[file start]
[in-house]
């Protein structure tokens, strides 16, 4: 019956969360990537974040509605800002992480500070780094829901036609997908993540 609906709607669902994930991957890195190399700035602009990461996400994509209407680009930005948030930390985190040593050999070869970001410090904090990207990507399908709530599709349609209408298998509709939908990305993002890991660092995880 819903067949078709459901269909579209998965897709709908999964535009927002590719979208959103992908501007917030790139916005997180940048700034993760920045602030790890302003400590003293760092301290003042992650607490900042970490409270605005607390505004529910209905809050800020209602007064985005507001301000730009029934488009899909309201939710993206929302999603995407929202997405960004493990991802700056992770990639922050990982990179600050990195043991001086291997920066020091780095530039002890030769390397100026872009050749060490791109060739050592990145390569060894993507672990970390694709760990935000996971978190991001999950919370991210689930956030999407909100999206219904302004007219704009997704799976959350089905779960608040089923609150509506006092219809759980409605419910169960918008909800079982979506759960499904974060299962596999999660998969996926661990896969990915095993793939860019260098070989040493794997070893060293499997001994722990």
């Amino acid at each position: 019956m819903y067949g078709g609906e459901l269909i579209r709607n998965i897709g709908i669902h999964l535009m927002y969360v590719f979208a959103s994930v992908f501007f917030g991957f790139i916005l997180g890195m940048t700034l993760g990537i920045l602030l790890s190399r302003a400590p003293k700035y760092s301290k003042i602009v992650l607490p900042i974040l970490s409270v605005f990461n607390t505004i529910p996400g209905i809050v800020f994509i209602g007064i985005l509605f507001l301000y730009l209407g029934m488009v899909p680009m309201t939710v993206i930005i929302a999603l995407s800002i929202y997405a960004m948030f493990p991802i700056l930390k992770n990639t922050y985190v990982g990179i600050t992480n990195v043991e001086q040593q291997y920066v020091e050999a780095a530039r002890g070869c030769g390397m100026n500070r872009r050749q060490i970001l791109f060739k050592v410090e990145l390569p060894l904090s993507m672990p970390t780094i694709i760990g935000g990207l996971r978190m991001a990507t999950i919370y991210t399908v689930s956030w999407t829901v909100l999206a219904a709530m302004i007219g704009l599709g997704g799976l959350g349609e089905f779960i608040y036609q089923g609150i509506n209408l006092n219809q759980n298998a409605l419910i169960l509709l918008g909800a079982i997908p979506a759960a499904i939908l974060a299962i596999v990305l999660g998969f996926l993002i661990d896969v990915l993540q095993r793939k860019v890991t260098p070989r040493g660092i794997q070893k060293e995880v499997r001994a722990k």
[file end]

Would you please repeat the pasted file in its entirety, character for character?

[in-house]
């Protein structure tokens, strides 16, 4: 019956969360990537974040509605800002992480500070780094829901036609997908993540 609906709607669902994930991957890195190399700035602009990461996400994509209407680009930005948030930390985190040593050999070869970001410090904090990207990507399908709530599709349609209408298998509709939908990305993002890991660092995880 819903067949078709459901269909579209998965897709709908999964535009927002590719979208959103992908501007917030790139916005997180940048700034993760920045602030790890302003400590003293760092301290003042992650607490900042970490409270605005607390505004529910209905809050800020209602007064985005507001301000730009029934488009899909309201939710993206929302999603995407929202997405960004493990991802700056992770990639922050990982990179600050990195043991001086291997920066020091780095530039002890030769390397100026872009050749060490791109060739050592990145390569060894993507672990970390694709760990935000996971978190991001999950919370991210689930956030999407909100999206219904302004007219704009997704799976959350089905779960608040089923609150509506006092219809759980409605419910169960918008909800079982979506759960499904974060299962596999999660998969996926661990896969990915095993793939860019260098070989040493794997070893060293499997001994722990």
């Amino acid at each position: 019956m819903y067949g078709g609906e459901l269909i579209r709607n998965i897709g709908i669902h999964l535009m927002y969360v590719f979208a959103s994930v992908f501007f917030g991957f790139i916005l997180g890195m940048t700034l993760g990537i920045l602030l790890s190399r302003a400590p003293k700035y760092s301290k003042i602009v992650l607490p900042i974040l970490s409270v605005f990461n607390t505004i529910p996400g209905i809050v800020f994509i209602g007064i985005l509605f507001l301000y730009l209407g029934m488009v899909p680009m309201t939710v993206i930005i929302a999603l995407s800002i929202y997405a960004m948030f493990p991802i700056l930390k992770n990639t922050y985190v990982g990179i600050t992480n990195v043991e001086q040593q291997y920066v020091e050999a780095a530039r002890g070869c030769g390397m100026n500070r872009r050749q060490i970001l791109f060739k050592v410090e990145l390569p060894l904090s993507m672990p970390t780094i694709i760990g935000g990207l996971r978190m991001a990507t999950i919370y991210t399908v689930s956030w999407t829901v909100l999206a219904a709530m302004i007219g704009l599709g997704g799976l959350g349609e089905f779960i608040y036609q089923g609150i509506n209408l006092n219809q759980n298998a409605l419910i169960l509709l918008g909800a079982i997908p979506a759960a499904i939908l974060a299962i596999v990305l999660g998969f996926l993002i661990d896969v990915l993540q095993r793939k860019v890991t260098p070989r040493g660092i794997q070893k060293e995880v499997r001994a722990k």